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Nisa the life and words of a kung woman

Nisa the life and words of a kung woman

Quran: 2. surah al-baqara (the calf): complete arabic and

Harvard University Press has reprinted this classic paperback, and it is available only from them. This book chronicles Nisa’s life as a member of the! Kung tribe of hunter-gatherers from the Kalahari desert in southern Africa. Told to Marjorie Shostak, a Harvard anthropologist who succeeded in breaking the code with Nisa’s help, in her own words—earthy, sensitive, vibrant—
Harvard University Press has reprinted this classic paperback, and it is available only from them. This book chronicles Nisa’s life as a member of the! Kung tribe of hunter-gatherers from the Kalahari desert in southern Africa. The tale is a fascinating view of a remarkable woman, told in her own words—earthy, sensitive, vivid—to Marjorie Shostak, a Harvard anthropologist who succeeded in breaking down enormous barriers of language and culture with Nisa’s collaboration.
From the viewpoint of a female hunter/gatherer in the Kalahari bush, this is a fantastic tale. What a rare discovery! What a blessing it is to have this. Nisa’s tale was compiled in the conventional manner! Encroaching farmer-rancher styles and Europeans were beginning to shift Kung culture. This book follows the lives of the!Kung people, mainly women, from birth to death. What I like about this as a dry abstract is how they feel about their everyday lives and interactions with others and their surroundings.

Nguyen falls apart chapter 14

Harvard University Press has reprinted this classic paperback, and it is available only from them.

Quran: 41. surah fussilat (explained in detail): arabic and

The life of Nisa, a member of the!Kung tribe of hunter-gatherers from the Kalahari desert in southern Africa, is told in this novel. The story is a fascinating view of a remarkable woman, told in her own words to Marjorie Shostak, a Harvard anthropologist who succeeded in breaking down enormous barriers of language and culture with Nisa’s collaboration.
[A] meticulous, sad, and thrilling novel.
—From the New York Times
Nisa and Shostak are both unusual individuals, and their partnership has resulted in an unrivaled personal account of!Kung life, rather than a social or ecological one. More importantly, their work reveals the universality of women’s perceptions and emotions, amid significant cultural and societal disparities. Nisa teaches us what it means to be a!Kung, a woman, and, ultimately, a person. —Place For an engrossing account, we may thank a remarkable anthropologist. The New York Review of Books (N.Y.R.B.) I experience Nisa’s originality, poignancy, and enthusiasm anew every time I reread it, as I have done in teaching over the years. Few books have held up as well as this one in terms of influencing the look and sound of ethnography for entire generations of anthropologists. It’s a timeless classic of currency and endless potential. —George Marcus, Rice University Anthropology Professor Nisa is a book that is both humbling and inspiring. —”Wall Street Journal” (09/08/2012) —”Wall Street Journal” (09/08/2012) —”Wall Street Journal” (09/08/2012) —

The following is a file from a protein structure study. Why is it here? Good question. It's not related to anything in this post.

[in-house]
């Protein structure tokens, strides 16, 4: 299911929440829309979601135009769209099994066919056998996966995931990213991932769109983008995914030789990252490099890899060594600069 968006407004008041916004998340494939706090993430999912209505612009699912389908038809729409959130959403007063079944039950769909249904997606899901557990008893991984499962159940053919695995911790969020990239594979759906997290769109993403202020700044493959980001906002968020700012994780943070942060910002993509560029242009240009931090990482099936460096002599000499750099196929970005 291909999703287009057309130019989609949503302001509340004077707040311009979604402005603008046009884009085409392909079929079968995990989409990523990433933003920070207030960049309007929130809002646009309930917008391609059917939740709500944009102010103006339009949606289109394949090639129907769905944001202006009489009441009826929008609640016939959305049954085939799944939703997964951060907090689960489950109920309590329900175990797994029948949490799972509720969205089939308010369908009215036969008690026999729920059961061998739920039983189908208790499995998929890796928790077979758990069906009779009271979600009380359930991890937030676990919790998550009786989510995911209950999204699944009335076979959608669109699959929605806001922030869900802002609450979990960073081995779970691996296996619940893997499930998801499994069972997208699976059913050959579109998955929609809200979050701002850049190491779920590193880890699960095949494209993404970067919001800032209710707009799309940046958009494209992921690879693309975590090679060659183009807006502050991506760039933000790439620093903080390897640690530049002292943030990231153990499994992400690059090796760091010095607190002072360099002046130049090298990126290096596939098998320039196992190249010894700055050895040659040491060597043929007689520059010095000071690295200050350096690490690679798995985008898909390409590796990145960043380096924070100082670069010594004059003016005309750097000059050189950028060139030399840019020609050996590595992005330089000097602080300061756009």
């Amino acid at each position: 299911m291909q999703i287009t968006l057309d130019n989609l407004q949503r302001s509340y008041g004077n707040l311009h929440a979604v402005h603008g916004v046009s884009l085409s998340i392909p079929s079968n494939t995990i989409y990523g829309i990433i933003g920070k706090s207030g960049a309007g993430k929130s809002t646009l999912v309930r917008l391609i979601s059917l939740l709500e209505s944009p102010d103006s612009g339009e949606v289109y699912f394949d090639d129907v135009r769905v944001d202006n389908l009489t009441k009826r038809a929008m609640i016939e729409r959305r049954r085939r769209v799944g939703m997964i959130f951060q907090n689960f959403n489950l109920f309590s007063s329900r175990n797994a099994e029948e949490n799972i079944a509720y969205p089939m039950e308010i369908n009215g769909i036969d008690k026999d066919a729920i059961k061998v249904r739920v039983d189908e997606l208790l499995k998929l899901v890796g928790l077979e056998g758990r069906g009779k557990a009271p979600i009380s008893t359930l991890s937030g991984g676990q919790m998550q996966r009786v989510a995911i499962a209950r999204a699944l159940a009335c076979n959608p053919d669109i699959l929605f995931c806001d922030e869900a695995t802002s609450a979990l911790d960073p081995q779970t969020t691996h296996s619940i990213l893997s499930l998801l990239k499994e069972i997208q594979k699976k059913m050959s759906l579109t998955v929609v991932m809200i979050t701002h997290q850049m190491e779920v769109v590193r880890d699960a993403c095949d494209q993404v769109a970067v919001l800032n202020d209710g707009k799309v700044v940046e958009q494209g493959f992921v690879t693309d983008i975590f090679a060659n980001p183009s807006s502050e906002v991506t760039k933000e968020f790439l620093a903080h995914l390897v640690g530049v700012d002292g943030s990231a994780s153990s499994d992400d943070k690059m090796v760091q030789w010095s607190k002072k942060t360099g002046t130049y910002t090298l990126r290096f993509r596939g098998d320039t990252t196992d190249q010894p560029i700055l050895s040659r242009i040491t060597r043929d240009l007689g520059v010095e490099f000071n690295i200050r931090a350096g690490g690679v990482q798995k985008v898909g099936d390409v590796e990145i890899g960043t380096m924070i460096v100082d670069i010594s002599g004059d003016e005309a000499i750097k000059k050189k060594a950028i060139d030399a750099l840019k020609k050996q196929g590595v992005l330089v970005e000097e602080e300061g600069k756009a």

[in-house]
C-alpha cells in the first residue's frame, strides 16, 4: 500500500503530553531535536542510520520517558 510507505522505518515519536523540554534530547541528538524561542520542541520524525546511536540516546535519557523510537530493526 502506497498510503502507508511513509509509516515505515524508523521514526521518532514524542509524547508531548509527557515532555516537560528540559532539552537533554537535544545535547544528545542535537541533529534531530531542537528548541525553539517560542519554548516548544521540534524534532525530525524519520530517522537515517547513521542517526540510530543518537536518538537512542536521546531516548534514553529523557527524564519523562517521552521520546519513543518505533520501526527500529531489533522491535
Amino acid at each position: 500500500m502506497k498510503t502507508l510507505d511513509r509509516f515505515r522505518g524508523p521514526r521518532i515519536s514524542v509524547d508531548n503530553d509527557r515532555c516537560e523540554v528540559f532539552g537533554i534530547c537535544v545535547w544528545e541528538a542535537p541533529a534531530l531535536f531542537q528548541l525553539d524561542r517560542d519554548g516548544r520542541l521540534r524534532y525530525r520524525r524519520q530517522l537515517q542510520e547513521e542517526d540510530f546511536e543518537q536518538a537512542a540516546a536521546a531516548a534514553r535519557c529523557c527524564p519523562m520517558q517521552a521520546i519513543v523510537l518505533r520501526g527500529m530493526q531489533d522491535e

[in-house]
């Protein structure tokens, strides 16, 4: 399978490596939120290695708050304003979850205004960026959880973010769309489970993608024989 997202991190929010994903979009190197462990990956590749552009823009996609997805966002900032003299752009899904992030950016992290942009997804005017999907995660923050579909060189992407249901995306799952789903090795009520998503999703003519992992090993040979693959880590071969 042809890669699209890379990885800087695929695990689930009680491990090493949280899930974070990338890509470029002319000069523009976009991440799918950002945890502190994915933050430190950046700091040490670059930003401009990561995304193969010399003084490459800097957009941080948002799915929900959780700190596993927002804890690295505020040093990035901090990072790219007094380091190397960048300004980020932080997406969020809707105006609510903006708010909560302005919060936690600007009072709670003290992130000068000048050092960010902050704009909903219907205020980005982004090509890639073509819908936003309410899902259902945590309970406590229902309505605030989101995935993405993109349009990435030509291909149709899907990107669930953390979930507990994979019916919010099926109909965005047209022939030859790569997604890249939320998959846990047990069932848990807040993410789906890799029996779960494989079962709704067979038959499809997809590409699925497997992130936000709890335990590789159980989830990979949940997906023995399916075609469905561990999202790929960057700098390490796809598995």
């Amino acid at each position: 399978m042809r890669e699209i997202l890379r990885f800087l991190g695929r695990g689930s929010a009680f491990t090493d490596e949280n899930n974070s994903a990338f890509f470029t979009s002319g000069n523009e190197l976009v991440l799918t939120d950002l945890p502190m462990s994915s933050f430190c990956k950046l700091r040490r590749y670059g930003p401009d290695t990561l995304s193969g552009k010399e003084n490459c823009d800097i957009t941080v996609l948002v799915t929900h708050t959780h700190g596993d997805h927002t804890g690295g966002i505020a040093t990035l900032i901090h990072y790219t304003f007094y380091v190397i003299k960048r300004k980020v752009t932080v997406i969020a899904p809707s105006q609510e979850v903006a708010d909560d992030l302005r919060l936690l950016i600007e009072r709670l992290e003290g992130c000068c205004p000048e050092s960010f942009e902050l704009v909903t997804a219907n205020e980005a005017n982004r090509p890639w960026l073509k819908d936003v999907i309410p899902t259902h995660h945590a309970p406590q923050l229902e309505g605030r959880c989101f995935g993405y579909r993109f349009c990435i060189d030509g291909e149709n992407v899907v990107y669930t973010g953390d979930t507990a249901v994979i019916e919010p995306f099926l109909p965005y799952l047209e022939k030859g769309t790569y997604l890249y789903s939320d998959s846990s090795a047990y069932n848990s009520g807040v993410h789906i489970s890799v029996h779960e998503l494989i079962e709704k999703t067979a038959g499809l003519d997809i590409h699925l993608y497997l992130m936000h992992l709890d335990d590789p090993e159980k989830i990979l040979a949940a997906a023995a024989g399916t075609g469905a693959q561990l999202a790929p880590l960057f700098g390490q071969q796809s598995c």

Quran: 24. surah an-nur (the light): arabic and english

Harvard University Press has reprinted this classic paperback, and it is available only from them.

N!ai the story of a kung woman – preview

The life of Nisa, a member of the!Kung tribe of hunter-gatherers from the Kalahari desert in southern Africa, is told in this novel. The story is a fascinating view of a remarkable woman, told in her own words to Marjorie Shostak, a Harvard anthropologist who succeeded in breaking down enormous barriers of language and culture with Nisa’s collaboration.
Shostak offers solid context on the!Kung community, which is particularly useful for those who are unfamiliar with the people. The real gem in this work, however, is Nisa’s thoughts and vocabulary. Nisa paints a picture of her life and her people with clarity and unpretentious authenticity. The reader is drawn to challenge their own prejudices and judgments not only because they think about their ways and worldview, but also because they are drawn to question their own biases and judgments. A must-read for those interested in learning more about the human condition.

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Marjorie Shostak (May 11, 1945 – October 6, 1996) was an anthropologist from the United States. Despite the fact that she never earned a formal anthropology degree, she did extensive fieldwork among the!Kung San people of the Kalahari desert in south-western Africa and was well-known for her depictions of women’s lives in this hunter-gatherer culture.
Shostak was born and raised in the borough of Brooklyn, New York. She earned her B.A. in literature from Brooklyn College, where she met her future husband, Melvin Konner, and was a supporter of the women’s equal rights movement. [requires citation]
Shostak and Konner lived among the!Kung San in the Dobe region of southwest Africa, near the Botswana-South Africa border, in 1969–71. They studied the!Kung language and did anthropological fieldwork there. Shostak investigated the role of women in!Kung San society, becoming close with one woman in particular, known by the nickname “Nisa,” while her husband focused on medical issues such as diet and fertility. Nisa: The Life and Words of a!Kung Woman, written by Shostak, was first published by Harvard University Press in 1981 and has since become a standard work in anthropology. It alternates between anthropological observation and the life story of a “primitive” woman told in her own words, weaving together the distinct voices of Shostak and Nisa. Shostak claims in the book that because of their food contributions,!Kung San women had higher status and autonomy than women in Western cultures. [requires citation]